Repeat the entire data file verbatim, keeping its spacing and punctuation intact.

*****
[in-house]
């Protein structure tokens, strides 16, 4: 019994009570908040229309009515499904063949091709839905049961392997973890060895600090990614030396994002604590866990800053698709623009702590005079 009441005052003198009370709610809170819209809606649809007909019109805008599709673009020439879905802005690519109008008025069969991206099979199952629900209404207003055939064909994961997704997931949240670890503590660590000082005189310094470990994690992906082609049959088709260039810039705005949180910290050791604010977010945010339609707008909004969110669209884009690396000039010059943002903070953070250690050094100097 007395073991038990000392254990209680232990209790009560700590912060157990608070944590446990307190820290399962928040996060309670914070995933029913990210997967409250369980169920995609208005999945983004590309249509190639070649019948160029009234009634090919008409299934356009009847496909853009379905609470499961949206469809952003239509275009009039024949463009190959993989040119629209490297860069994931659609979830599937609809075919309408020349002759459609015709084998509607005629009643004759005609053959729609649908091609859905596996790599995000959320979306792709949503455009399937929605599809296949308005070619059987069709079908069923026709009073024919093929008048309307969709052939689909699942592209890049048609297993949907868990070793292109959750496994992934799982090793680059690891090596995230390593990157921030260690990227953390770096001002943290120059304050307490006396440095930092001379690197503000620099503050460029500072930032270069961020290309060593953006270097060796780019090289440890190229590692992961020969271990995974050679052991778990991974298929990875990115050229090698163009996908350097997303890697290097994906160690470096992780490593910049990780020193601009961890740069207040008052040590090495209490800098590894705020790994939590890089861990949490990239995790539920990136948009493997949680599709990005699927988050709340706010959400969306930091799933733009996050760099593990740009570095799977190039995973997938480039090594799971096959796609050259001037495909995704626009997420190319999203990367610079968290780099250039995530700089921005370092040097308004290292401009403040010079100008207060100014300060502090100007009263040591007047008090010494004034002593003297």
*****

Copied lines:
[in-house]
């Protein structure tokens, strides 16, 4: 019994009570908040229309009515499904063949091709839905049961392997973890060895600090990614030396994002604590866990800053698709623009702590005079 009441005052003198009370709610809170819209809606649809007909019109805008599709673009020439879905802005690519109008008025069969991206099979199952629900209404207003055939064909994961997704997931949240670890503590660590000082005189310094470990994690992906082609049959088709260039810039705005949180910290050791604010977010945010339609707008909004969110669209884009690396000039010059943002903070953070250690050094100097 007395073991038990000392254990209680232990209790009560700590912060157990608070944590446990307190820290399962928040996060309670914070995933029913990210997967409250369980169920995609208005999945983004590309249509190639070649019948160029009234009634090919008409299934356009009847496909853009379905609470499961949206469809952003239509275009009039024949463009190959993989040119629209490297860069994931659609979830599937609809075919309408020349002759459609015709084998509607005629009643004759005609053959729609649908091609859905596996790599995000959320979306792709949503455009399937929605599809296949308005070619059987069709079908069923026709009073024919093929008048309307969709052939689909699942592209890049048609297993949907868990070793292109959750496994992934799982090793680059690891090596995230390593990157921030260690990227953390770096001002943290120059304050307490006396440095930092001379690197503000620099503050460029500072930032270069961020290309060593953006270097060796780019090289440890190229590692992961020969271990995974050679052991778990991974298929990875990115050229090698163009996908350097997303890697290097994906160690470096992780490593910049990780020193601009961890740069207040008052040590090495209490800098590894705020790994939590890089861990949490990239995790539920990136948009493997949680599709990005699927988050709340706010959400969306930091799933733009996050760099593990740009570095799977190039995973997938480039090594799971096959796609050259001037495909995704626009997420190319999203990367610079968290780099250039995530700089921005370092040097308004290292401009403040010079100008207060100014300060502090100007009263040591007047008090010494004034002593003297």